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Interdisciplinary Journal on Human Development, Culture and Education
Revista Interdisciplinar de Desenvolvimento Humano, Cultura e Educação

ISSN: 1533-6476

Tikuna kids / 
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Aldeia Filadelfia
Benjamin Constant, Amazonas, Brasil
photo (c)  Marcelo Lima
 

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NOTAS DE LEITURA / READING NOTES

Morss, John - Growing Critical:  Alternatives to Developmental Psychology 
London and New York: Routledge, 1996,  170 p. 

This book is a survey of Critical Psychology authors and authors from related areas, that have contributed to the critique of Developmental Psychology as a scientific discipline and as a specific social and ideological  practice or group of practices. "Human development is too important to be left to psychology", writes de author  in the preface. The issues related to Developmental Psychology are presented from the perspective of, among others, marxist or rather marxist related or marxist inspired, psychoanalytic, and social constructivist authors. 

The book may be useful as an introduction to the subject for those unfamiliar with the authors discussed, and with the   proposed alternatives to Developmental Psychology.  However, the author  employs what I call a "descriptive" approach,  rather than a more sustained analytical, explanatory or interpretative approach, in relation to the themes, the various authors and ideas presented, due perhaps to a choice toward inclusion of various "critical discourses", a choice of "extension" over "intension". The result is rather a "description" of the different authors'  critical ideas on the problems with  Developmental Psychology, namely: its blindness to the social and political  dimension of human realities, the naturalization of human processes, of  human relations and of the scientific practice that underlies the development of the study of human development itself. A subject, we  may say, too important perhaps to be treated in such an abbreviated, incomplete form. As one example we can point out the following brief "definition" of  the "anti-developmental" approach that  the author seems to  favor: "(Carl) Ratner emphasizes the wholly social nature of child and adult  'development'. In my terms his account is anti-developmental because changes in  activity are explained without reference to underlying, natural regularities." (page 80). It maybe that the author, malgre-soi, constructs here a basic unity of anti- developmental" perspectives ( be it a sort of "negative" unity) even when he explicitly recognizes the differences in critical approaches of the various critics he examines.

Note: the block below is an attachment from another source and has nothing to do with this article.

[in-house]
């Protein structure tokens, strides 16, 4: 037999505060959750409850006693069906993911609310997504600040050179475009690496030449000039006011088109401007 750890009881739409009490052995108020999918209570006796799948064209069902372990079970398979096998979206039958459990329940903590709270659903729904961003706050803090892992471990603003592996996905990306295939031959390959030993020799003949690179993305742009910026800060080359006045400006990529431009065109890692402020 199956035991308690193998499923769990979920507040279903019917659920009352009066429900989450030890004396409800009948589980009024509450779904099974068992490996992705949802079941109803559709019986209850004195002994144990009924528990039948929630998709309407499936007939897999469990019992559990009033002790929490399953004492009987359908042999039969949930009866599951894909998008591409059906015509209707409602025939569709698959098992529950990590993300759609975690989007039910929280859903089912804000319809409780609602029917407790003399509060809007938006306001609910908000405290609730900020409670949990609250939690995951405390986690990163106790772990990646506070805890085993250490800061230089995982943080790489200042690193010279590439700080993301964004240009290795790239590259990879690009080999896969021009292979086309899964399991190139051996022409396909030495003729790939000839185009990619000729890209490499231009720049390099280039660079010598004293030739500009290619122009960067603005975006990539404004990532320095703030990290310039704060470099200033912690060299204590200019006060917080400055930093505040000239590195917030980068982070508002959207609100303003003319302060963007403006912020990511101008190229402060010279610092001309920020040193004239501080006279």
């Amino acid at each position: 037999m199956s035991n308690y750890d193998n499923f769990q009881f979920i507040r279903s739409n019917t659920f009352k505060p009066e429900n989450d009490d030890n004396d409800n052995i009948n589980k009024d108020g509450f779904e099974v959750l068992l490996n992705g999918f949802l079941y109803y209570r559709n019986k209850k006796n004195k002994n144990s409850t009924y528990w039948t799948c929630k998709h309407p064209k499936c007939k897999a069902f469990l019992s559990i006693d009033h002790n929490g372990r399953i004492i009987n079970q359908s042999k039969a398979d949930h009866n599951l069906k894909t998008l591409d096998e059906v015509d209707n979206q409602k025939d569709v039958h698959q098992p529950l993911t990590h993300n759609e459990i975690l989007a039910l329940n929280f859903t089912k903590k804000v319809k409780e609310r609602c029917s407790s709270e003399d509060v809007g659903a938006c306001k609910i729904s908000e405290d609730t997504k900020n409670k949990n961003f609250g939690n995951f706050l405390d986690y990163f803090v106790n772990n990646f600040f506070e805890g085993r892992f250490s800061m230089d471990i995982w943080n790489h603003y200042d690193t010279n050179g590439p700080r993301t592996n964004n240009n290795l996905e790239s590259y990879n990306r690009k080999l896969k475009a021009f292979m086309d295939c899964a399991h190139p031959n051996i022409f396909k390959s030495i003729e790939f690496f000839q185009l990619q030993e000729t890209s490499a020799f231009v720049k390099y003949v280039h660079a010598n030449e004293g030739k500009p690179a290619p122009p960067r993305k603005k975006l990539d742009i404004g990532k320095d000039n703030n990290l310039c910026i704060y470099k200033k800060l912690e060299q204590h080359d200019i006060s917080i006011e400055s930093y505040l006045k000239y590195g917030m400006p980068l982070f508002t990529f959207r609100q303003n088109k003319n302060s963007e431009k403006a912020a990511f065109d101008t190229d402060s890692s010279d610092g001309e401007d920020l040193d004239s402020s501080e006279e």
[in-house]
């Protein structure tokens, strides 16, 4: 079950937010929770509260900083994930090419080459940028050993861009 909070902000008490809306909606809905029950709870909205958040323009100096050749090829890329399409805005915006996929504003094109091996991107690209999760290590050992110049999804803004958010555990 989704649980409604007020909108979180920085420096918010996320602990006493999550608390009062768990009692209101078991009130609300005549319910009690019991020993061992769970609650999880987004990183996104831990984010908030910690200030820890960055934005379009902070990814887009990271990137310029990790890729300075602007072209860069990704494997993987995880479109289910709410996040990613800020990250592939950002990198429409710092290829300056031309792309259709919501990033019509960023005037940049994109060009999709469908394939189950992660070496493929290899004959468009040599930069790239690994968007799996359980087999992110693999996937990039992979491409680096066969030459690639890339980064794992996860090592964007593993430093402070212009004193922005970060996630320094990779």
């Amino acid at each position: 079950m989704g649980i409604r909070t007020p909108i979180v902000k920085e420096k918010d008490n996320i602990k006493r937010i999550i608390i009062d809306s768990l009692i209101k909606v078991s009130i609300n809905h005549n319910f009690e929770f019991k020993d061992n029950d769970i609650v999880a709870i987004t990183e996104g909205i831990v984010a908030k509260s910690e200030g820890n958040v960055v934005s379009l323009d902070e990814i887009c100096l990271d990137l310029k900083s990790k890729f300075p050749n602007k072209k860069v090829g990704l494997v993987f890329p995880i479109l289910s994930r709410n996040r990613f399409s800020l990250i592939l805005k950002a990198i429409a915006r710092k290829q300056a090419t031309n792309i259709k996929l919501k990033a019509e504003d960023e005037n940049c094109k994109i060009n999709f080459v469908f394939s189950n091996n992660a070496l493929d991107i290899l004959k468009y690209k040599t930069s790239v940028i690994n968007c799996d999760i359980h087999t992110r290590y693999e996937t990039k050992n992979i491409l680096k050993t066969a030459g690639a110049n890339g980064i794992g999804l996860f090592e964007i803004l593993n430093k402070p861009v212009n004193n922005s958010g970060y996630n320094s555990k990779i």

Eclecticism appears to be in our time a common risk in the task of  identifying "counterhegemonic" currents. And with it we see here also the risk of creating a "counter-narrative" of sorts that may be not very far from the "Master-narratives" one opposes. 

Marcelo G. Lima  october 22. 2001
  



copyright (c) 2001, 2002  Centro de Estudos e Pesquisas Armando de Oliveira Souza CEPAOS 
 

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